Have you ever wondered why it is that some companies, or some people just manage to stand out from the crowd and in addition, that they are able to thrive?
All of this despite the fact that as companies, we have access to the same labour markets, the same technology, the same market forces and as individuals, the same social media, background, education. What is it that makes one company, or one individual stand out from the alternatives when all other factors seem equal?
One factor, that I want to write about, is the power of the brand for that company or person. I don’t think that the word brand goes far enough because what exactly is a brand I mean what is the difference between Dell and Apple, or between David Cameron (the UK Prime Minister) and Ed Milliband? Dell is a really successful company that makes computers and peripherals. Ed Milliband is a politician and was until very recently the leader of the Labour (UK Opposition) party. Apple make computing fun with sleek design, friendly operating systems and cutting age concepts. David Cameron represents a conservative party that oppose greater devolution of powers to the EU and a range of other policies and has brought the UK back to fiscal propriety (I’m not making a political statement here, by the way, just playing with words). What it comes down to is that Apple (and Cameron to a lesser extent) speaks to the heart of the person (the buyer or the voter) and creates a sense of belief, trust and value that is beyond words. It’s a feeling. It’s the same feeling that you get when you sit in an exquisite sports car (it’s only a car!) or when you walk through a field of bluebells (they are only flowers) or stand in a stadium surrounded by people wearing the same team shirt. It’s a feeling of belonging, or trust, togetherness, feeling special. When a brand is successful it creates that special kind of feeling.
I meet a lot of professionals and some of them have a powerful brand. Often they don’t know it themselves, other people refer to them, defer to them and they trust them. I want to share with you three simple steps to developing a powerful brand for your career with a who, a why and a how.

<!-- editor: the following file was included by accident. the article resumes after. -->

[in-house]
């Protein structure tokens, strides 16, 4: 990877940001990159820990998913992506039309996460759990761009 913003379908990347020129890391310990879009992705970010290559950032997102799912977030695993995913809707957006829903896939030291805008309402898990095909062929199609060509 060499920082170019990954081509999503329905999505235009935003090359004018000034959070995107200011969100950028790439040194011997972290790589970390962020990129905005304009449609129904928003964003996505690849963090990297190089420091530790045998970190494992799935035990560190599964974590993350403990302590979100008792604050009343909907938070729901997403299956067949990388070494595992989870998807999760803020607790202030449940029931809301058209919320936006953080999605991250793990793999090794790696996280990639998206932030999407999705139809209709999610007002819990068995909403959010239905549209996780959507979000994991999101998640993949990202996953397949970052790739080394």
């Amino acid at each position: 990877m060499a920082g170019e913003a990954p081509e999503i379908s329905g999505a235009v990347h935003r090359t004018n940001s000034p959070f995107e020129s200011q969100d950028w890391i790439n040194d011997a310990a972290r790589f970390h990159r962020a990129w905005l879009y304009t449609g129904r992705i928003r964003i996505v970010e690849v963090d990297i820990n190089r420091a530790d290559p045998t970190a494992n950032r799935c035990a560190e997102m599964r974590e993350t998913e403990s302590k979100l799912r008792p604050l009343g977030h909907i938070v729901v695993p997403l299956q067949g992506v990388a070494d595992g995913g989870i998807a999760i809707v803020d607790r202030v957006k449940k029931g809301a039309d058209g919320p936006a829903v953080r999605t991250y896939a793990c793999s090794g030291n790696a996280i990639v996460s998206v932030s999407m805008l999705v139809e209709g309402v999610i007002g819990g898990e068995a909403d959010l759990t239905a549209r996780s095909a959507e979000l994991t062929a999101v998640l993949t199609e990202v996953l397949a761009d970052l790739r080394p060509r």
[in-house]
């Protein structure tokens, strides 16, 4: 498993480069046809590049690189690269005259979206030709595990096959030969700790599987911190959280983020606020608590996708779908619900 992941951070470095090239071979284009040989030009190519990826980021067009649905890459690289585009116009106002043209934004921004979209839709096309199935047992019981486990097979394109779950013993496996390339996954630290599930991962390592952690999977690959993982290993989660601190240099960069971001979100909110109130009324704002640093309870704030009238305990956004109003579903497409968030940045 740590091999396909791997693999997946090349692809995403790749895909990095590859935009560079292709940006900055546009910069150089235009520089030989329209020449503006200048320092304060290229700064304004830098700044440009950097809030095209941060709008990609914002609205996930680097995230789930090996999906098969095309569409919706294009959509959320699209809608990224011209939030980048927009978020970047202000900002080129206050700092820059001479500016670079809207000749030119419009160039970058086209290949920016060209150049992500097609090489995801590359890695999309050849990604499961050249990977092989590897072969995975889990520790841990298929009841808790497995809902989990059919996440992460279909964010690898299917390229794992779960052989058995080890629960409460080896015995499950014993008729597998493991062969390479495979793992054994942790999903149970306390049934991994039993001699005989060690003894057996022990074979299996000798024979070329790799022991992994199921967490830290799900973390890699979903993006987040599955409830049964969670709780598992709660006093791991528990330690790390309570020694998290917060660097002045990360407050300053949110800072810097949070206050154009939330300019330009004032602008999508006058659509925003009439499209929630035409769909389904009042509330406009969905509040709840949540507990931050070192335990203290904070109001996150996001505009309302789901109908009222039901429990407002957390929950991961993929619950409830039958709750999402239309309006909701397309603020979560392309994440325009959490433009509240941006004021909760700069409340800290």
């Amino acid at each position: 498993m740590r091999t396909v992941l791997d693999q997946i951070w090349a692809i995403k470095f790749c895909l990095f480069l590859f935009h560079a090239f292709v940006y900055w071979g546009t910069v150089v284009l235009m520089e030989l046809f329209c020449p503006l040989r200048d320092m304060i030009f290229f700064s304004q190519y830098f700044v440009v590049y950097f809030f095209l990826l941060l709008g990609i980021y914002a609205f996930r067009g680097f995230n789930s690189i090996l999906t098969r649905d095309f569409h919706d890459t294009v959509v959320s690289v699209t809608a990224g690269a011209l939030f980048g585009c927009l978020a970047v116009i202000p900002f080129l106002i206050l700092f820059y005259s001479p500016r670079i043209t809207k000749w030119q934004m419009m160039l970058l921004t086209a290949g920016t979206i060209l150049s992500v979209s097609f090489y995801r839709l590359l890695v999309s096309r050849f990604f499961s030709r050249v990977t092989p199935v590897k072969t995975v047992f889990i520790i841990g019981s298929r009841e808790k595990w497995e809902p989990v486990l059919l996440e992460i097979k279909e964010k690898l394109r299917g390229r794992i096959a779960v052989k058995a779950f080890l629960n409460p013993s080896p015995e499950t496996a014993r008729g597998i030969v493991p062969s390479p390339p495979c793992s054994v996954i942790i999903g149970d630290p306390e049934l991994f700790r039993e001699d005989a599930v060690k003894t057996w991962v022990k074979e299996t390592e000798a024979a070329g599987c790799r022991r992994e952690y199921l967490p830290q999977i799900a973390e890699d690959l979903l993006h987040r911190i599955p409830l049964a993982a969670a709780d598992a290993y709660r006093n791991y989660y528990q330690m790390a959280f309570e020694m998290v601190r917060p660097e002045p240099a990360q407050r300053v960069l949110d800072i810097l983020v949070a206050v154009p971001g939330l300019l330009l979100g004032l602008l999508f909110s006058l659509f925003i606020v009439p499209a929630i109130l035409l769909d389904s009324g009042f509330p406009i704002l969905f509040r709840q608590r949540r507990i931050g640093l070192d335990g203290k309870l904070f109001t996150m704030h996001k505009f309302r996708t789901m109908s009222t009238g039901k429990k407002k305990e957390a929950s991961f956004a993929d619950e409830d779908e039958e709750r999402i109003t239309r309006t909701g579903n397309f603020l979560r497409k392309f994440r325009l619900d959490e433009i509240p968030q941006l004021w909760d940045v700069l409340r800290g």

- Who or what are you? Are you a project manager, a leader, a portfolio manager? These are good titles, I get them and they make sense, but they don’t speak to me of any sense of values. How about these, are you a problem solver, a deep thinker, a facilitator of outcomes, a committed deliverer, an avid supporter, a trusted advisor, a reliable asset? Say them out loud, project manager, problem solver, programme manager, trusted advisor. The first is a title the second is a brand proposition. I am an enthusiastic facilitator of organisational development, I love to move people. So point number one, consider carefully, practice, socialise and develop your brand proposition, who are you? More than a job title, it’s what you stand for.
- Why should I believe you? Is it because you have a great resume or because you sell yourself well? These things are important and definitely help you get a job but they don’t support that brand proposition. I have been doing the same things successfully for over 15 years and with 8 very happy clients; I am a committed deliverer. I have helped 12 clients on 4 continents to make great decisions that have really developed their business or career; I am a trusted advisor. I have saved 500 jobs, I have saved 10,000 hours I have helped 20 companies survive, succeed and prosper; I am an enthusiastic facilitator of organisational development, I love to move people. So point number two, what is is that you do, consistently that supports your brand proposition? This is sometimes referred to as a value discipline and it involves congruence as a key part. If you are consistently true to your values and beliefs then you are congruent and people will trust you.
- How do you do that? This is the detail bit that most professionals can roll off their tongue. You use repeatable systems, you engage through people, you stay abreast of developments through consistent personal development, you listen , you care. This is the detail bit. I engage with the heart of the business and I focus relentlessly on delivering outcomes through a guiding coalition of stakeholders. That’s how I do it, what about you? So step three, how do you deliver the value discipline that supports your brand proposition?
The best news about these three steps is that they are not conjecture based, they are based on fact. Human biological facts. The first par of your brand, the proposition appeals to the central part of the brain, the part that deals with values and beliefs and trust and feelings. It’s largely immune to words (which is why we sometimes find it difficult to articulate a feeling) and deals in trust. The second part of the message appeals to the middle part of the brain, the brain that likes logic and facts and is most judgmental and the third part appeals to the outer part, the part that is responsible for all those 1s and 0s. So when we go back to the beginning and we ask, what makes apple different form Dell it’s about what part of the brain 1gb Ram, 18inch monitor, 14 terrabites storage or fun, sexy, engaging design appeals to. In apples case, they just happen to make computers.
What’s your brand and what are you doing to make it into a career asset?
Adrian Pagdin is the Brand Owner for Tailwind Project Solutions and the Author of It’s the People: Practical Lessons in Project Leadership and Stakeholder Management